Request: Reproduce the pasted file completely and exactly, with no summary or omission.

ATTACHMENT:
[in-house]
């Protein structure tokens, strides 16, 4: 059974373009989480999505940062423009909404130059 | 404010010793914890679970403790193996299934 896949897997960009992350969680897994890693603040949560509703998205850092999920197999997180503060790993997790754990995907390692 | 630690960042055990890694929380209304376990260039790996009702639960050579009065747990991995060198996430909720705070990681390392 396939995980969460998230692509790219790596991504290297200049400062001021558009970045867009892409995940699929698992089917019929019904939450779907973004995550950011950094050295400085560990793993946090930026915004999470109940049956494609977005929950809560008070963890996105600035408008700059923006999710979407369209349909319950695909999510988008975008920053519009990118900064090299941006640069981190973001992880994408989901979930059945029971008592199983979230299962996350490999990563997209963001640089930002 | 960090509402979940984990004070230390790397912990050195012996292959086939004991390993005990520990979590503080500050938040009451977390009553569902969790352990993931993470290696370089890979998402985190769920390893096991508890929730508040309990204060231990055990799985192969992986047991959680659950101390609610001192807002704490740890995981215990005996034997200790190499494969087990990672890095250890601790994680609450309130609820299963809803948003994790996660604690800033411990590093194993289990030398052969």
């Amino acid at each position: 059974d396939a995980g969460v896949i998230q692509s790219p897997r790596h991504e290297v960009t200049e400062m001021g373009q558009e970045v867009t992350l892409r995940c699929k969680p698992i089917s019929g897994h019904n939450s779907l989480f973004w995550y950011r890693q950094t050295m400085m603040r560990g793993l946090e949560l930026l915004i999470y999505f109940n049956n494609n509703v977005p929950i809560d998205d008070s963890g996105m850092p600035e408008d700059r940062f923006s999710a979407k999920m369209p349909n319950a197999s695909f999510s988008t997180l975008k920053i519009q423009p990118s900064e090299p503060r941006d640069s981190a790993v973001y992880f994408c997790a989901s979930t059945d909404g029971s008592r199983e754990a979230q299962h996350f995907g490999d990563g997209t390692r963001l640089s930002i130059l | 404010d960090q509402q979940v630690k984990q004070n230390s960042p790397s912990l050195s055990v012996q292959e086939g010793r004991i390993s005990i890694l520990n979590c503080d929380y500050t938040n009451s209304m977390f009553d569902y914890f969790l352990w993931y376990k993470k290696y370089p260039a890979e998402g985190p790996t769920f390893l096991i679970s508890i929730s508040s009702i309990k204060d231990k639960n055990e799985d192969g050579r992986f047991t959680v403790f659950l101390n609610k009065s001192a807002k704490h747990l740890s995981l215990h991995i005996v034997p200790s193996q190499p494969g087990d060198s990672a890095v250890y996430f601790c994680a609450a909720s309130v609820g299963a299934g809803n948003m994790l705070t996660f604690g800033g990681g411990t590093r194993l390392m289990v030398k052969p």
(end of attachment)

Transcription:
[in-house]
């Protein structure tokens, strides 16, 4: 059974373009989480999505940062423009909404130059 | 404010010793914890679970403790193996299934 896949897997960009992350969680897994890693603040949560509703998205850092999920197999997180503060790993997790754990995907390692 | 630690960042055990890694929380209304376990260039790996009702639960050579009065747990991995060198996430909720705070990681390392 396939995980969460998230692509790219790596991504290297200049400062001021558009970045867009892409995940699929698992089917019929019904939450779907973004995550950011950094050295400085560990793993946090930026915004999470109940049956494609977005929950809560008070963890996105600035408008700059923006999710979407369209349909319950695909999510988008975008920053519009990118900064090299941006640069981190973001992880994408989901979930059945029971008592199983979230299962996350490999990563997209963001640089930002 | 960090509402979940984990004070230390790397912990050195012996292959086939004991390993005990520990979590503080500050938040009451977390009553569902969790352990993931993470290696370089890979998402985190769920390893096991508890929730508040309990204060231990055990799985192969992986047991959680659950101390609610001192807002704490740890995981215990005996034997200790190499494969087990990672890095250890601790994680609450309130609820299963809803948003994790996660604690800033411990590093194993289990030398052969």
């Amino acid at each position: 059974d396939a995980g969460v896949i998230q692509s790219p897997r790596h991504e290297v960009t200049e400062m001021g373009q558009e970045v867009t992350l892409r995940c699929k969680p698992i089917s019929g897994h019904n939450s779907l989480f973004w995550y950011r890693q950094t050295m400085m603040r560990g793993l946090e949560l930026l915004i999470y999505f109940n049956n494609n509703v977005p929950i809560d998205d008070s963890g996105m850092p600035e408008d700059r940062f923006s999710a979407k999920m369209p349909n319950a197999s695909f999510s988008t997180l975008k920053i519009q423009p990118s900064e090299p503060r941006d640069s981190a790993v973001y992880f994408c997790a989901s979930t059945d909404g029971s008592r199983e754990a979230q299962h996350f995907g490999d990563g997209t390692r963001l640089s930002i130059l | 404010d960090q509402q979940v630690k984990q004070n230390s960042p790397s912990l050195s055990v012996q292959e086939g010793r004991i390993s005990i890694l520990n979590c503080d929380y500050t938040n009451s209304m977390f009553d569902y914890f969790l352990w993931y376990k993470k290696y370089p260039a890979e998402g985190p790996t769920f390893l096991i679970s508890i929730s508040s009702i309990k204060d231990k639960n055990e799985d192969g050579r992986f047991t959680v403790f659950l101390n609610k009065s001192a807002k704490h747990l740890s995981l215990h991995i005996v034997p200790s193996q190499p494969g087990d060198s990672a890095v250890y996430f601790c994680a609450a909720s309130v609820g299963a299934g809803n948003m994790l705070t996660f604690g800033g990681g411990t590093r194993l390392m289990v030398k052969p």